Writing An ASCOM Local Server Driver

If you build an astronomy device and want to control it with some awesome PC software, then you need to write an ASCOM (AStronomy Common Object Model) driver.  There are great resources available for writing a single ASCOM driver for your DIY astronomy equipment.  Check out the video on the ASCOM website for a guide on writing a single-device driver!  But say, for instance, you have two devices (a Telescope and a Focuser) and would like to control them with one microcontroller.  Or say you want to control your telescope with Astrophotography Toolkit AND PHD2 at the same time.  Then you need to write a Driver Server!

Unfortunately there aren’t any good step-by-step guides available for only somewhat computer literate people like me.  I’ll give Kudos to the ASCOM server template ReadMe, it’s well-written.  However, I still had lots of confusion and frustration putting together a local server.  Today we are going to go through converting a functional driver(s) into a local server.

NOTE: This is basically my personal guide to writing the local server.  I decided it may be of use to others who wish to do the same thing.  I am constantly trying to improve the driver, and this post will be updated as I come across improvements and issues.

I’m going to refer to the 13 main steps outlined in the ASCOM Local Server Template Guide steps using this syntax: [1] corresponds to the template guide’s first step, and so on.

The software I’m using is MS Visual Studio 2015, ASCOM 2016, and Inno 5.3.3(a).  MAKE SURE you have this version of Inno – the newer version I used first was not compatible.  The driver and firmware for my telescope / focuser is available at https://github.com/td0g/tracker3.0.

Starting From The Template

I’m assuming you have a functional driver(s) written in C#.  The server template is in C#.  If you wrote yours in VB, then I would suggest converting them to C# first.

Start by opening Visual Studio, and selecting File -> New Project -> C# -> Templates -> Visual C# -> ASCOM 6 Local Server Template (C#).  Enter a Name for the server project (My driver is named ‘DeE’).  Select ‘Ok’.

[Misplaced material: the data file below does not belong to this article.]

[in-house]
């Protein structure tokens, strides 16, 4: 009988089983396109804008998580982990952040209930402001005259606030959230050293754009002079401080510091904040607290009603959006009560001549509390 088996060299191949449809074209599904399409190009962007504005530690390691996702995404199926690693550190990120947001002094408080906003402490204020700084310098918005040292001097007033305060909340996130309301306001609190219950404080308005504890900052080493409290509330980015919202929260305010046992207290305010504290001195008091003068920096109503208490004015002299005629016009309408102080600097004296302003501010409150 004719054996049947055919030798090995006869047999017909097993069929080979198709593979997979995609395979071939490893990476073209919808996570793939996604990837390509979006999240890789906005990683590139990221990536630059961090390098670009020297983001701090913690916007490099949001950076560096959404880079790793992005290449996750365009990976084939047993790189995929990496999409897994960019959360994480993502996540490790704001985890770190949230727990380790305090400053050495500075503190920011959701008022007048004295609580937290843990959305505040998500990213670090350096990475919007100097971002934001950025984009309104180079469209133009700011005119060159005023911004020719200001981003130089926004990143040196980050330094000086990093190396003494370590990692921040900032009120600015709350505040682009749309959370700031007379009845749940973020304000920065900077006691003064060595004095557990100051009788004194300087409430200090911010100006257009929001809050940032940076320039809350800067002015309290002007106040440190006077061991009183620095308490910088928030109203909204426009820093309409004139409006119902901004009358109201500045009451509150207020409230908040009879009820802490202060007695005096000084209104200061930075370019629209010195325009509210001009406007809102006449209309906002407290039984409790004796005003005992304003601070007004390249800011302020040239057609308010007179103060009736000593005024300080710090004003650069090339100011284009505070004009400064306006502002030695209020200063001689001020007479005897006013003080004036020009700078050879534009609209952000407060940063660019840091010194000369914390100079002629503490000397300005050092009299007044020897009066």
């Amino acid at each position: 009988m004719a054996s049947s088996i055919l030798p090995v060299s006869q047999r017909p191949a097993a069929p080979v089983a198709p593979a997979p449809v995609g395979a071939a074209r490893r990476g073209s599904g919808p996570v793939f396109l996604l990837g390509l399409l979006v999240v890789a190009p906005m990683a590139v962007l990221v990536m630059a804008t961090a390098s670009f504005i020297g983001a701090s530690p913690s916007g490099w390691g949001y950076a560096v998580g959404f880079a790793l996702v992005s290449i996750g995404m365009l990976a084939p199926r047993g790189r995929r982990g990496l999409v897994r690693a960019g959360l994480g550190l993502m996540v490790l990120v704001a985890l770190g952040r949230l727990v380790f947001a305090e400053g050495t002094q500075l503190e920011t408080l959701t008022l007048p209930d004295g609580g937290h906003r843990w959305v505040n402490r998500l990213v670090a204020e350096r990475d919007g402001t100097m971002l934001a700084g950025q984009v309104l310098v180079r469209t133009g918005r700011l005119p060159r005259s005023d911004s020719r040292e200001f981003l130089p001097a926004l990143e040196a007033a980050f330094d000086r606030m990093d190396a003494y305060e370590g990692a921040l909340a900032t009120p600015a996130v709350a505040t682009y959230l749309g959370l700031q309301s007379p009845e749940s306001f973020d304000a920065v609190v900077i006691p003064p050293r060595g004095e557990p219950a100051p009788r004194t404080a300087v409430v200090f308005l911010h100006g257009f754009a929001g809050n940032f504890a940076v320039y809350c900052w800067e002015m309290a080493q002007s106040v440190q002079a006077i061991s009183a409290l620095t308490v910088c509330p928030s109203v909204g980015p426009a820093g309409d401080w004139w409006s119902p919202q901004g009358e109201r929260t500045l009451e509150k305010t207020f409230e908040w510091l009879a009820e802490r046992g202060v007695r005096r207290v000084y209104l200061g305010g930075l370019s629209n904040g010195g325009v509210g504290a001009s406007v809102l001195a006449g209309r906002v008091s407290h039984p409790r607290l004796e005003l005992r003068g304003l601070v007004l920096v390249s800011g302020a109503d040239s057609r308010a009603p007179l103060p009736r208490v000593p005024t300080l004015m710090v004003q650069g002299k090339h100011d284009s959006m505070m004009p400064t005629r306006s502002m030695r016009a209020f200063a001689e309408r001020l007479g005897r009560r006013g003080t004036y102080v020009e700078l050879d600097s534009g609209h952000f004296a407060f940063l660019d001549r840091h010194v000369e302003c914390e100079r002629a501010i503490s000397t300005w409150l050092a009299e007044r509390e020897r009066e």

You will be brought to the server template ReadMe.

[1] Select Project -> DeE Properties (last item in the drop-down menu).  Under the Application tab, change the Assembly name and Default namespace to ASCOM.DeE (my version defaults the Assembly name to ASCOM.DeE.Server, so remove .Server).

[2] Select File -> Add -> Existing Project, then browse to the individual device drivers you want to include in the local server (in my case, I had a focuser driver and a telescope driver).  Select the .csproj file.  Repeat for each driver.

NOTE: If you haven’t developed the device driver already, the select New Project instead of Existing Project [3].  I would not recommend this since developing the Local Server is already complicated, and troubleshooting an individual device driver will give you a bad headache.  HOWEVER – starting as a New Project has the benefit of having most of the following steps already completed.  Your choice.

[4] Select Build -> Build Solution.

Modifications to Your Driver(s)

[5] In each device driver on the right-side pane, right-click References and select Add Reference…  Then select the Local Server driver only.  Click Ok.

 

 

[6a] Select Edit -> Find & Replace -> Find In Files.  Search for the name of the device driver (eg. FocuserDriver) and replace with the Local Server name (eg. DeE).  In my case, I didn’t have to do any replacements.

[6b] For each individual device driver, double-click the Properties tab and make sure the Assembly name is ASCOM.DeE.deviceName (eg. Focuser or Telescope).

[6c] For each individual device driver, double-click the Properties tab, select Assembly Information, and check the Product Name and Make Assembly COM-Visible

Assembly Information

[6d] Still in the project tab, select the Build tab on the left side.  Check Register for COM interop.